PEER-TO-PEER MENTORING PROGRAMMING 2018
Letting Space's Urban Dream Brokerage service in 2018 has four Wellington artists and projects in Wellington given mentors in a peer-to-peer mentorship programme for artists working in new spaces in the city.
Wellington is full of independent and strong minded creatives. Our artist and producer-driven initiatives have been profoundly influential in the development of Wellington's ‘creative capital’. We have so much history and experience to share - learned the hard way.We want to help artists share knowledge to produce independent work that interacts with the city and its publics in new ways across all artforms. We’ve expanded our reach to meet the needs we’re hearing from artists – that means assisting in the development of projects for public and underutilised as well vacant spaces, and providing mentoring and more support networks. Producing work in these spaces often involves working independently with a broad skillset. Artists also lack curatorial and governance feedback that others may have, and can be isolated and stretched in their resources as they develop bold new platforms. Let’s help each other!
1. Candace Smith mentored by artist Vivien Atkinson, who works across a variety of media and is known for her work with The See Here and Occupation Artists (website here). Candace's series of public works has commenced with installation 'We Spoke' at Performance Arcade, in which the public generated energy with a bicycle, operating fans within a transparent space, sealed from the wind, which gently moved mobiles made from umbrella parts (themselves deconstructed by the wind). A performer joined the work in response to the cyclists at night. Candace is interested in creating installations of reassembled objects which explore ideas around the fragmentation and reconnection associated with migration.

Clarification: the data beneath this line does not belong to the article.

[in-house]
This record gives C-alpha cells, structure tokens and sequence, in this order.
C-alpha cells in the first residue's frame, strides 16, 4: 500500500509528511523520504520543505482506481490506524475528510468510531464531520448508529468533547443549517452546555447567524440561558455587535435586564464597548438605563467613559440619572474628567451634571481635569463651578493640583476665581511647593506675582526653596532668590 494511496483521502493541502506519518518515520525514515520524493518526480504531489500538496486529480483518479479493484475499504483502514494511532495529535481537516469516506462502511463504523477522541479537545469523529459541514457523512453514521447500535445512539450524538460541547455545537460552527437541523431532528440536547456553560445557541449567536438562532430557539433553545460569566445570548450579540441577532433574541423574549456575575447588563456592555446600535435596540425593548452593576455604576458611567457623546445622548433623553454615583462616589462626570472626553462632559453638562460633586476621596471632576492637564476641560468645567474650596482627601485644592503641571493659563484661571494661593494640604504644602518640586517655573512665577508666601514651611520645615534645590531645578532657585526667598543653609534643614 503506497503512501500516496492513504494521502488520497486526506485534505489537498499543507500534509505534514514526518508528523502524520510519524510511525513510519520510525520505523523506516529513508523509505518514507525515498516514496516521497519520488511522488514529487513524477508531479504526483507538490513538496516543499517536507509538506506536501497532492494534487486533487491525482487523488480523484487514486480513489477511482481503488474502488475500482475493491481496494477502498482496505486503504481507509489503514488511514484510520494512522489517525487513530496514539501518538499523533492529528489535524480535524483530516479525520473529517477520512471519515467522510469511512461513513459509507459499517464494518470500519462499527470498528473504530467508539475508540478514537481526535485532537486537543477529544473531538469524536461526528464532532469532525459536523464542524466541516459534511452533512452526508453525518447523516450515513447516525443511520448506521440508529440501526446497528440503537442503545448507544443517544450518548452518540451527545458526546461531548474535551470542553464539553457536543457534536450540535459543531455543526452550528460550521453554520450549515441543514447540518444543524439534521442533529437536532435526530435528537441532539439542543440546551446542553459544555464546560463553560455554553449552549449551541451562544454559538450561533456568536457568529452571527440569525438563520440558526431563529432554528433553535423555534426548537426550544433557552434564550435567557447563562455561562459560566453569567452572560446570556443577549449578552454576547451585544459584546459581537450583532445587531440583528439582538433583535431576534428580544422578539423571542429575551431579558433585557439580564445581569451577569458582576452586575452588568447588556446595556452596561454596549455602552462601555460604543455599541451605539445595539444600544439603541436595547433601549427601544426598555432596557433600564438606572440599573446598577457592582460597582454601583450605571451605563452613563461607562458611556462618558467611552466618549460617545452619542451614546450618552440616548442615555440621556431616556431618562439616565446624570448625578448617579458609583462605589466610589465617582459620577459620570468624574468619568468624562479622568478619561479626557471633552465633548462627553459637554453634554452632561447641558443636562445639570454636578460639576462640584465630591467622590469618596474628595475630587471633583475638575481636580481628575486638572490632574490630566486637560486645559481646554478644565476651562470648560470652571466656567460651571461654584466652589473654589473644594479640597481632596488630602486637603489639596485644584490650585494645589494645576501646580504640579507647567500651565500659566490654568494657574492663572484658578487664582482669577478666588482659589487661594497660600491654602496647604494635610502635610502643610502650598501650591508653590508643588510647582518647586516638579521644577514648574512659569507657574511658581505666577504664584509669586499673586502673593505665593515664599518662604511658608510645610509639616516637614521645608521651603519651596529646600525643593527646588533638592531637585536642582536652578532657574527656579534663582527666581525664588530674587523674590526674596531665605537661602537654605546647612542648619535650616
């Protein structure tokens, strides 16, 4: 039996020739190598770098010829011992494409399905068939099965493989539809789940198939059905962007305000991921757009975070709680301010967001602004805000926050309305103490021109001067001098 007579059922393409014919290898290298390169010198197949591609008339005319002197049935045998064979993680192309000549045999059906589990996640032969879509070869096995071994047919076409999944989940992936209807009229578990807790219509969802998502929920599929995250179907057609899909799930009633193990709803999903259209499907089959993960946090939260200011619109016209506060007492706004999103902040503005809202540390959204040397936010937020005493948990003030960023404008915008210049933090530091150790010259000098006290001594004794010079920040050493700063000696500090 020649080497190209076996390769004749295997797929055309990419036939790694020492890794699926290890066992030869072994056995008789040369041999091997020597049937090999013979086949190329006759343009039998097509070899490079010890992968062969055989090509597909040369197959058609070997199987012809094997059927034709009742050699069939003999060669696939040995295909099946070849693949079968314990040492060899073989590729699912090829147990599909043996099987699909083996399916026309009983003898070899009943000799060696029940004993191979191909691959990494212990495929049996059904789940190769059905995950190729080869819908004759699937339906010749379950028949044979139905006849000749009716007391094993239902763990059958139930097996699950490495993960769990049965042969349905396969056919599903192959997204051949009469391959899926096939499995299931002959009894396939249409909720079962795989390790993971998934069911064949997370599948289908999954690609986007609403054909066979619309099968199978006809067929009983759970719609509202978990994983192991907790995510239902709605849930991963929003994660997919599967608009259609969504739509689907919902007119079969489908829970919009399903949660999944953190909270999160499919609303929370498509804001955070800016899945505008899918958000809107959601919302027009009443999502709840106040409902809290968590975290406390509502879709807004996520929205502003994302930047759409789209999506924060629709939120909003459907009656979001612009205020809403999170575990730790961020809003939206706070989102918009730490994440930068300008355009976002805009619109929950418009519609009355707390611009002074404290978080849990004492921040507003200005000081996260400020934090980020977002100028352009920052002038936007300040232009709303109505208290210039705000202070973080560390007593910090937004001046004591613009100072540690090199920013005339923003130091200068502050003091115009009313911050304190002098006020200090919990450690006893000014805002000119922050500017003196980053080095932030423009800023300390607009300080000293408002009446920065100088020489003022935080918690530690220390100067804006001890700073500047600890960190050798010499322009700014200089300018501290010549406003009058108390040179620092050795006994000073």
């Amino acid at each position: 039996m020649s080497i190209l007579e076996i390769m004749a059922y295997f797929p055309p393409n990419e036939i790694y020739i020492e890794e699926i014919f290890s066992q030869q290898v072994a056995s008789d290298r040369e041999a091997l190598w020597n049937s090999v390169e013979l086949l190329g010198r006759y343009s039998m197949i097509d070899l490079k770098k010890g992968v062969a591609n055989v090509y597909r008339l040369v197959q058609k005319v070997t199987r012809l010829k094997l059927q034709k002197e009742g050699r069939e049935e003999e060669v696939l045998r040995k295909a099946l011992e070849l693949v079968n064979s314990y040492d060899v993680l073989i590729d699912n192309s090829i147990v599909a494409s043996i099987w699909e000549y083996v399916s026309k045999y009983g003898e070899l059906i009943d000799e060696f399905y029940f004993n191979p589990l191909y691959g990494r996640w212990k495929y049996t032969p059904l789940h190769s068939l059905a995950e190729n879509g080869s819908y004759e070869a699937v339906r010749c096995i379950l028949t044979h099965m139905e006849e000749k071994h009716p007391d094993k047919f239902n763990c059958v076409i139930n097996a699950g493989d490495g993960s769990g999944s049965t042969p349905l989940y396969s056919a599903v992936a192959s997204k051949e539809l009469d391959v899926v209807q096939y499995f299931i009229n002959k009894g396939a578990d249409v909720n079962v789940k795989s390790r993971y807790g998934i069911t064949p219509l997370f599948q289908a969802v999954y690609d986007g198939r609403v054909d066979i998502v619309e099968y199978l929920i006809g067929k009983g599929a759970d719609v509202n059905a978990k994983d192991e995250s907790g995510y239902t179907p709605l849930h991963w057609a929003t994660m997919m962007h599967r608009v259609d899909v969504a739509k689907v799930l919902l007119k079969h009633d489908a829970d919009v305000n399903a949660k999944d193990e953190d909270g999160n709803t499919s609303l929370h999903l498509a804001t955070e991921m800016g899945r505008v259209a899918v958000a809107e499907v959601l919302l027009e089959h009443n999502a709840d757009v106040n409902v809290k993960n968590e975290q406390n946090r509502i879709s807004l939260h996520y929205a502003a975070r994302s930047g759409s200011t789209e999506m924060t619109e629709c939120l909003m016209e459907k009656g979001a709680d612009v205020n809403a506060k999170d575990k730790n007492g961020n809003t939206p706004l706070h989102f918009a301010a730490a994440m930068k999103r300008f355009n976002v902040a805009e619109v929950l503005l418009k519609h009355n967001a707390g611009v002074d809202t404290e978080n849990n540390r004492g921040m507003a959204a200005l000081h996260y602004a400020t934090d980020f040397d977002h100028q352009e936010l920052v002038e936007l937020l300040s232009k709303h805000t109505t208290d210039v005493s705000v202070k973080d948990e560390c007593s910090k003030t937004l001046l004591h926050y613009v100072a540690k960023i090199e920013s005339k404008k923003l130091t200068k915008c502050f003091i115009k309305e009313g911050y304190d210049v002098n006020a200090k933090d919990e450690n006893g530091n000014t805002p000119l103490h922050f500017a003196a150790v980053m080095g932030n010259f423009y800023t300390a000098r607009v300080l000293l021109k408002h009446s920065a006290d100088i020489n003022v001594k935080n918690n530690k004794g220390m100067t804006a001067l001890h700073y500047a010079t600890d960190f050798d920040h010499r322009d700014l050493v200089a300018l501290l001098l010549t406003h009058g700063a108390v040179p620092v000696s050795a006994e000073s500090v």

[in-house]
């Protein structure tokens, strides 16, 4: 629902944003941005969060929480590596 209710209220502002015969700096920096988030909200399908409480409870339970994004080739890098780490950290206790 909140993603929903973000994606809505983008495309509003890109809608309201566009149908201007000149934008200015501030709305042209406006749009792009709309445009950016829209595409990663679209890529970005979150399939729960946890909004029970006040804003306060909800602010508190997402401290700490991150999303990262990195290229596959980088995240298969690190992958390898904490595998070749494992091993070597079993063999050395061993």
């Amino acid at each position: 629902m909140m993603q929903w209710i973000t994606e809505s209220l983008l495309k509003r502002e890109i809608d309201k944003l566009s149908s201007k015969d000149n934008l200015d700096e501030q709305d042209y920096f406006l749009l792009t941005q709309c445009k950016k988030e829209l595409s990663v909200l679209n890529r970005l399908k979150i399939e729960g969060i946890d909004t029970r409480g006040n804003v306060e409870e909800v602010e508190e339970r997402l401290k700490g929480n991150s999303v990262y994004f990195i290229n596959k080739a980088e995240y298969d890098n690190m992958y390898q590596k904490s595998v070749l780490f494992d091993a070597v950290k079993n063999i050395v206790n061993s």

2. Rosie White mentored by Jo Randerson, artist and co-producer of Barbarian Productions (website here). White has recently completed a Masters of Fine Arts at Massey's College of Creative Arts and will work with collaborators' on a project that is a work of craftivism or art activism, concerned with a social issue: slavery, with specific concern to the significant numbers of people in the world today trafficked for sex. New Zealand says Rosie is not exempt and the project will seek to highlight the issue.
3. Visual artist Mark Antony Smith and his project The Lost Future Exchange mentored by theatremaker Leo Gene Peters of company A Slightly Isolated Dog. This is a project Mark Antony is starting in 2018 to gather stories, dreams and remembrances of place in the central area of Wellington. It is an evolution of Ghosting About a project he did for his Masters study at Massey which included work 'Imperial Ghosts' concerning Dixon Street's Imperial Building for Lux Festival. Mark Antony Smith's previous shows also include Black Dog: Failure at Toi Poneke Gallery 2015.
4. Arts collective Mouthfull mentored by Sam Trubridge. Sam Sam is artistic director for the transdisciplinary performance company The PlayGround NZ Ltd, and The Performance Arcade: an annual festival of performance art on Wellington Waterfront. He also creates solo performance art works, installations, and performance design. Sam’s work has been published and exhibited in various international contexts, andb etween 2005-2009 Sam coordinated Massey University’s cutting edge Performance Design Degree with Toi Whakaari, NZ Drama School. The Performance Arcade has run annually since 2011. The success of this concept continues to support the growth of experimental performance practises in NZ.
Initial information on the kaupapa behind this mentoring scheme can be found here.